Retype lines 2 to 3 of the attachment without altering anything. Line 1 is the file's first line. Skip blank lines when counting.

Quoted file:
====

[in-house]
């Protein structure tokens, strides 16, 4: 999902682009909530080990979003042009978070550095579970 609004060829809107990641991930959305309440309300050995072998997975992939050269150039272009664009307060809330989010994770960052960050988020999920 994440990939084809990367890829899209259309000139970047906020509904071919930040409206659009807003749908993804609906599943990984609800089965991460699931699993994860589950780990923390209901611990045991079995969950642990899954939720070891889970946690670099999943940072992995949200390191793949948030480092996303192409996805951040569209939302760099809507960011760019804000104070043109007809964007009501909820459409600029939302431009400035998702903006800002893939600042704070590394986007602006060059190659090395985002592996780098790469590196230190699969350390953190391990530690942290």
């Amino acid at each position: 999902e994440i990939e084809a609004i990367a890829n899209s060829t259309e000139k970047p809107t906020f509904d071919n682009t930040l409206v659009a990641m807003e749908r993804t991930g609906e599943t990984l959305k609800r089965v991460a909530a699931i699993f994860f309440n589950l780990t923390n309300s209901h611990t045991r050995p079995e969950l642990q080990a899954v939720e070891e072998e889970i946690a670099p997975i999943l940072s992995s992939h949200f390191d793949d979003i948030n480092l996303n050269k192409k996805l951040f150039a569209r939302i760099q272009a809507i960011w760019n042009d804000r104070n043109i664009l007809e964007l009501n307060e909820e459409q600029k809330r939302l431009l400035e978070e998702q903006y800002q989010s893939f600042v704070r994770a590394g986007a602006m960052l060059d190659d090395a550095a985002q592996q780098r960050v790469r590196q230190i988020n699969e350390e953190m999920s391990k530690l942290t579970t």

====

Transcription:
């Protein structure tokens, strides 16, 4: 999902682009909530080990979003042009978070550095579970 609004060829809107990641991930959305309440309300050995072998997975992939050269150039272009664009307060809330989010994770960052960050988020999920 994440990939084809990367890829899209259309000139970047906020509904071919930040409206659009807003749908993804609906599943990984609800089965991460699931699993994860589950780990923390209901611990045991079995969950642990899954939720070891889970946690670099999943940072992995949200390191793949948030480092996303192409996805951040569209939302760099809507960011760019804000104070043109007809964007009501909820459409600029939302431009400035998702903006800002893939600042704070590394986007602006060059190659090395985002592996780098790469590196230190699969350390953190391990530690942290």
């Amino acid at each position: 999902e994440i990939e084809a609004i990367a890829n899209s060829t259309e000139k970047p809107t906020f509904d071919n682009t930040l409206v659009a990641m807003e749908r993804t991930g609906e599943t990984l959305k609800r089965v991460a909530a699931i699993f994860f309440n589950l780990t923390n309300s209901h611990t045991r050995p079995e969950l642990q080990a899954v939720e070891e072998e889970i946690a670099p997975i999943l940072s992995s992939h949200f390191d793949d979003i948030n480092l996303n050269k192409k996805l951040f150039a569209r939302i760099q272009a809507i960011w760019n042009d804000r104070n043109i664009l007809e964007l009501n307060e909820e459409q600029k809330r939302l431009l400035e978070e998702q903006y800002q989010s893939f600042v704070r994770a590394g986007a602006m960052l060059d190659d090395a550095a985002q592996q780098r960050v790469r590196q230190i988020n699969e350390e953190m999920s391990k530690l942290t579970t």